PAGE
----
Why does it get dark earlier at night in Winter than in Summer? What is Solstice? Pfeffer addresses these questions and others in this colorful book about the Winter Solstice.
In the Northern Hemisphere, near December 21, the sun reaches its lowest point on the horizon – making that day the shortest day of the year, or the day with the least amount of daylight.
This day is called the Winter Solstice. It marks the beginning of Winter. Humans have recognized this time of the year for thousands of years. Long, long ago people didn’t know about the Earth’s rotation, tilting, and orbit. They just knew that they had less and less daylight. Some thought evil spirits caused the sun to go away, and held ceremonies asking their gods to bring back the sun. Later people discovered patterns in shadows, or in the sun’s position on the horizon. They celebrated the shortest day of the year because it meant the days of more light were returning.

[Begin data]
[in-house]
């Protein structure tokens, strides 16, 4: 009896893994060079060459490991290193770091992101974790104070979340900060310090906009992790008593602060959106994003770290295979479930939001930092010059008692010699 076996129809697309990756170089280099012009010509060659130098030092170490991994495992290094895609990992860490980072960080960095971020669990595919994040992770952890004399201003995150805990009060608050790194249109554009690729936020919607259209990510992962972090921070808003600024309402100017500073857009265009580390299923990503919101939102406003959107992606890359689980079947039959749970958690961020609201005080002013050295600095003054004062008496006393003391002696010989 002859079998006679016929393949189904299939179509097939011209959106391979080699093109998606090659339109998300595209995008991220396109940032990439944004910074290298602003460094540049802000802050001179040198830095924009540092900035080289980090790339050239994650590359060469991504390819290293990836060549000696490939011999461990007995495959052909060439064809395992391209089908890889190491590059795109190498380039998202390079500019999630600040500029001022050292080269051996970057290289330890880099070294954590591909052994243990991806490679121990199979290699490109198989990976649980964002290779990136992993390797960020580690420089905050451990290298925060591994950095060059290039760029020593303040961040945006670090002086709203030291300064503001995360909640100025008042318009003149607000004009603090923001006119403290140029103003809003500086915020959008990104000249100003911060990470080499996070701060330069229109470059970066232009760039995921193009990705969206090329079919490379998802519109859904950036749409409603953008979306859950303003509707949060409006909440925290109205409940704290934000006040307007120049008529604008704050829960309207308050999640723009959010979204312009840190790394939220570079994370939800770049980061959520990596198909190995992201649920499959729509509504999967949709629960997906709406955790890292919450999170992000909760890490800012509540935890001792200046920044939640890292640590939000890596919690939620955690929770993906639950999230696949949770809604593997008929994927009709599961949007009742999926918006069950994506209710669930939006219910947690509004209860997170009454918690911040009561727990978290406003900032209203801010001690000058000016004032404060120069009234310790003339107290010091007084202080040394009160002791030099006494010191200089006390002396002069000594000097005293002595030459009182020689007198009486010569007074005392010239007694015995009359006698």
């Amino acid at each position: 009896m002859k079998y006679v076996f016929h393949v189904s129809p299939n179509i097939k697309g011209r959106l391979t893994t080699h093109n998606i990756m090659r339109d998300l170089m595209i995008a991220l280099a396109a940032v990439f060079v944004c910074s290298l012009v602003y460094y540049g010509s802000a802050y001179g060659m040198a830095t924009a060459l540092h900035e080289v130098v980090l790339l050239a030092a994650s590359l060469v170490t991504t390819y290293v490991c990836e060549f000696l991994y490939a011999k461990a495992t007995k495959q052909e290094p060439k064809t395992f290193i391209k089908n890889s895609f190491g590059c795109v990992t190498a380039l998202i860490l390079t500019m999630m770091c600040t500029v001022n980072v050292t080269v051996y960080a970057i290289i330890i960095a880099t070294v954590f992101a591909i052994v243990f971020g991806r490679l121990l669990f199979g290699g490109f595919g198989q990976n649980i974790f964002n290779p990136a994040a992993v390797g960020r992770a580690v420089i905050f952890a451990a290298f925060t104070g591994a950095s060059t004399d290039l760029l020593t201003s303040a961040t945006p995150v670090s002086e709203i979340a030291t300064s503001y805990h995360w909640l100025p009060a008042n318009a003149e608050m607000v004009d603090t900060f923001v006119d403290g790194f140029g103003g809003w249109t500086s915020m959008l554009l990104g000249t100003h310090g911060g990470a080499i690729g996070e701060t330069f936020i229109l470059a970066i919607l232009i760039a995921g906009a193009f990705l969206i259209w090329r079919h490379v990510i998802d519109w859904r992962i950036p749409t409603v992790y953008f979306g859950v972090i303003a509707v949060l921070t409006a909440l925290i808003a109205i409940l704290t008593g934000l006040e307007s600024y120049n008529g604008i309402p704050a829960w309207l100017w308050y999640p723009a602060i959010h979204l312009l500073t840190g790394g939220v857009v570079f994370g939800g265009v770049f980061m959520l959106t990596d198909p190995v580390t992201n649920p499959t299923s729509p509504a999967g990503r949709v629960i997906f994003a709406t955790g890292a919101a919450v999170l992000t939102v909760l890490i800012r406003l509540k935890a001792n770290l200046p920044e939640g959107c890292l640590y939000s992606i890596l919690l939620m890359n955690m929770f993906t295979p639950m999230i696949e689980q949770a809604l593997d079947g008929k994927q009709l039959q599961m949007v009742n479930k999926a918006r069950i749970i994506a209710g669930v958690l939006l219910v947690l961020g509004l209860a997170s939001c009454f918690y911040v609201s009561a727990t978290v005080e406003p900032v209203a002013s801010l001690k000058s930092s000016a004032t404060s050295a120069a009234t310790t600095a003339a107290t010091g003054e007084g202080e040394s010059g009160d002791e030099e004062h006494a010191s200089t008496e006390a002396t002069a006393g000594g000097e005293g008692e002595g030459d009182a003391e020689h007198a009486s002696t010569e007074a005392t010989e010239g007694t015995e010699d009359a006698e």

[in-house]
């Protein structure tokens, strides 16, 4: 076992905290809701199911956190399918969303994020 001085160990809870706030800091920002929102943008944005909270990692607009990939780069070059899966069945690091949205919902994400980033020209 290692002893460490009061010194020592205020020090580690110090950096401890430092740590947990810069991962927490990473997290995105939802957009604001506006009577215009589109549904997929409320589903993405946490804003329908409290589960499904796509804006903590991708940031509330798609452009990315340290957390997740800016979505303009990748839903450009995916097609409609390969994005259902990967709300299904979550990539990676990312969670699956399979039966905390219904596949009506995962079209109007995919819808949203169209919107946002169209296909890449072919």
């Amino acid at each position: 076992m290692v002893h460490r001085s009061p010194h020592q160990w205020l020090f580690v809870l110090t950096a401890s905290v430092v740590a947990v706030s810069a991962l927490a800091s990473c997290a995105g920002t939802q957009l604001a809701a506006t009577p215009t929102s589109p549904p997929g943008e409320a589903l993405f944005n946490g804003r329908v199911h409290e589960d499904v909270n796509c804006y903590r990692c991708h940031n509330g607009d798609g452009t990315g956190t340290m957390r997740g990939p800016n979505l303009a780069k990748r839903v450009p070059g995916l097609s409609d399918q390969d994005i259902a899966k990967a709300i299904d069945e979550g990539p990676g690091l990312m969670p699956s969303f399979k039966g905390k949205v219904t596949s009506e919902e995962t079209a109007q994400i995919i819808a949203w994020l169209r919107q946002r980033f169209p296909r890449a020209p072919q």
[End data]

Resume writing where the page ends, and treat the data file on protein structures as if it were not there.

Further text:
Today people still celebrate at the beginning of winter by decorating their houses, lighting the darkness, gathering together, and exchanging gifts.
They no longer worry that the sun will disappear forever. People know that days get colder when their part of the earth tilts away from the sun.
For more than 5,000 years, people have welcomed the Winter Solstice because it’s a new beginning.
Pfeffer’s text takes readers on a journey from early peoples fearing that the sun will disappear forever, through history to the ancient Egyptians, Chinese, and Romans, through England and Ireland of 1,000 years ago, to more recent times – with Sweden’s St. Lucia’s Day.
The book includes several pages with Solstice facts, information about the Earth’s tilting as it orbits the sun (including Summer Solstice, Winter Solstice, Spring Equinox, and Autumn Equinox). Activities include charting sunrise and sunset, measuring shadows, noting the position of the sun over the year, and a way to demonstrate the tilt of the Earth making seasons.
This is an excellent book for children in preschool through grade school — with interesting illustrations, and factual information.
Happy Winter Solstice, everyone!
(I first published a review of this book in December 2012)